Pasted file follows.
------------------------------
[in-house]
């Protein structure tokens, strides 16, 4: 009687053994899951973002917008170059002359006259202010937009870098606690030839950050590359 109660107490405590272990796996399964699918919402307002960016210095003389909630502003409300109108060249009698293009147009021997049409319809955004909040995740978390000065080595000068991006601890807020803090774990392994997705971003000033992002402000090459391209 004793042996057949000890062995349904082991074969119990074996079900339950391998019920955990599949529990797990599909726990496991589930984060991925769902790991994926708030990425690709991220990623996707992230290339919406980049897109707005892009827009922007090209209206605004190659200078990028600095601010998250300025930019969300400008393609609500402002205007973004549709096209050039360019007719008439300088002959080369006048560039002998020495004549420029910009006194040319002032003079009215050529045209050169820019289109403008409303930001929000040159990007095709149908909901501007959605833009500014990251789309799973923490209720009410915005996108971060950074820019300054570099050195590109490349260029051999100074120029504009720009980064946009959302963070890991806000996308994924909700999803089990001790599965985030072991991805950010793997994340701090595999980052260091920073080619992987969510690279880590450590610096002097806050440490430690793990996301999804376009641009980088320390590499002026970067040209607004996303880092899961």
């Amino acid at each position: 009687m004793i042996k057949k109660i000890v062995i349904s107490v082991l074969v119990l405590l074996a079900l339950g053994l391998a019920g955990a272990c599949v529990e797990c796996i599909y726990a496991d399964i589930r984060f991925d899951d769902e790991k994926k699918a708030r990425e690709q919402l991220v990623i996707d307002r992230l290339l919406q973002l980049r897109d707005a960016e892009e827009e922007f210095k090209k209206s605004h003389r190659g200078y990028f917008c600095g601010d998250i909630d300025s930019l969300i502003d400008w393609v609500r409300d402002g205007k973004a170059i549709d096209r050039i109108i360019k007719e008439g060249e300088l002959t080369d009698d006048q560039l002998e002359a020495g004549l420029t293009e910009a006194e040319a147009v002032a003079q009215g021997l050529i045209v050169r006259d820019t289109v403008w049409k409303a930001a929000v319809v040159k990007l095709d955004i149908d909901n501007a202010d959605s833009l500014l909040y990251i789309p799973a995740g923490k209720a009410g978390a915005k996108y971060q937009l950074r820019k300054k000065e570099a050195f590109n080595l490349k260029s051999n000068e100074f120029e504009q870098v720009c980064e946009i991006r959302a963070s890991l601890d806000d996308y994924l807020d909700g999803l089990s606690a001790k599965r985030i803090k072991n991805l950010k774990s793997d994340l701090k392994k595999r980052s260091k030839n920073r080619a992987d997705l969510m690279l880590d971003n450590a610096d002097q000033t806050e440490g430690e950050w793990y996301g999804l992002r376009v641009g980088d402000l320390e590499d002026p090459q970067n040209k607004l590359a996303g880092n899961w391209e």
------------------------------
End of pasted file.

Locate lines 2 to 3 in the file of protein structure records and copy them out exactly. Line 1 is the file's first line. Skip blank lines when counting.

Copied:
């Protein structure tokens, strides 16, 4: 009687053994899951973002917008170059002359006259202010937009870098606690030839950050590359 109660107490405590272990796996399964699918919402307002960016210095003389909630502003409300109108060249009698293009147009021997049409319809955004909040995740978390000065080595000068991006601890807020803090774990392994997705971003000033992002402000090459391209 004793042996057949000890062995349904082991074969119990074996079900339950391998019920955990599949529990797990599909726990496991589930984060991925769902790991994926708030990425690709991220990623996707992230290339919406980049897109707005892009827009922007090209209206605004190659200078990028600095601010998250300025930019969300400008393609609500402002205007973004549709096209050039360019007719008439300088002959080369006048560039002998020495004549420029910009006194040319002032003079009215050529045209050169820019289109403008409303930001929000040159990007095709149908909901501007959605833009500014990251789309799973923490209720009410915005996108971060950074820019300054570099050195590109490349260029051999100074120029504009720009980064946009959302963070890991806000996308994924909700999803089990001790599965985030072991991805950010793997994340701090595999980052260091920073080619992987969510690279880590450590610096002097806050440490430690793990996301999804376009641009980088320390590499002026970067040209607004996303880092899961």
């Amino acid at each position: 009687m004793i042996k057949k109660i000890v062995i349904s107490v082991l074969v119990l405590l074996a079900l339950g053994l391998a019920g955990a272990c599949v529990e797990c796996i599909y726990a496991d399964i589930r984060f991925d899951d769902e790991k994926k699918a708030r990425e690709q919402l991220v990623i996707d307002r992230l290339l919406q973002l980049r897109d707005a960016e892009e827009e922007f210095k090209k209206s605004h003389r190659g200078y990028f917008c600095g601010d998250i909630d300025s930019l969300i502003d400008w393609v609500r409300d402002g205007k973004a170059i549709d096209r050039i109108i360019k007719e008439g060249e300088l002959t080369d009698d006048q560039l002998e002359a020495g004549l420029t293009e910009a006194e040319a147009v002032a003079q009215g021997l050529i045209v050169r006259d820019t289109v403008w049409k409303a930001a929000v319809v040159k990007l095709d955004i149908d909901n501007a202010d959605s833009l500014l909040y990251i789309p799973a995740g923490k209720a009410g978390a915005k996108y971060q937009l950074r820019k300054k000065e570099a050195f590109n080595l490349k260029s051999n000068e100074f120029e504009q870098v720009c980064e946009i991006r959302a963070s890991l601890d806000d996308y994924l807020d909700g999803l089990s606690a001790k599965r985030i803090k072991n991805l950010k774990s793997d994340l701090k392994k595999r980052s260091k030839n920073r080619a992987d997705l969510m690279l880590d971003n450590a610096d002097q000033t806050e440490g430690e950050w793990y996301g999804l992002r376009v641009g980088d402000l320390e590499d002026p090459q970067n040209k607004l590359a996303g880092n899961w391209e």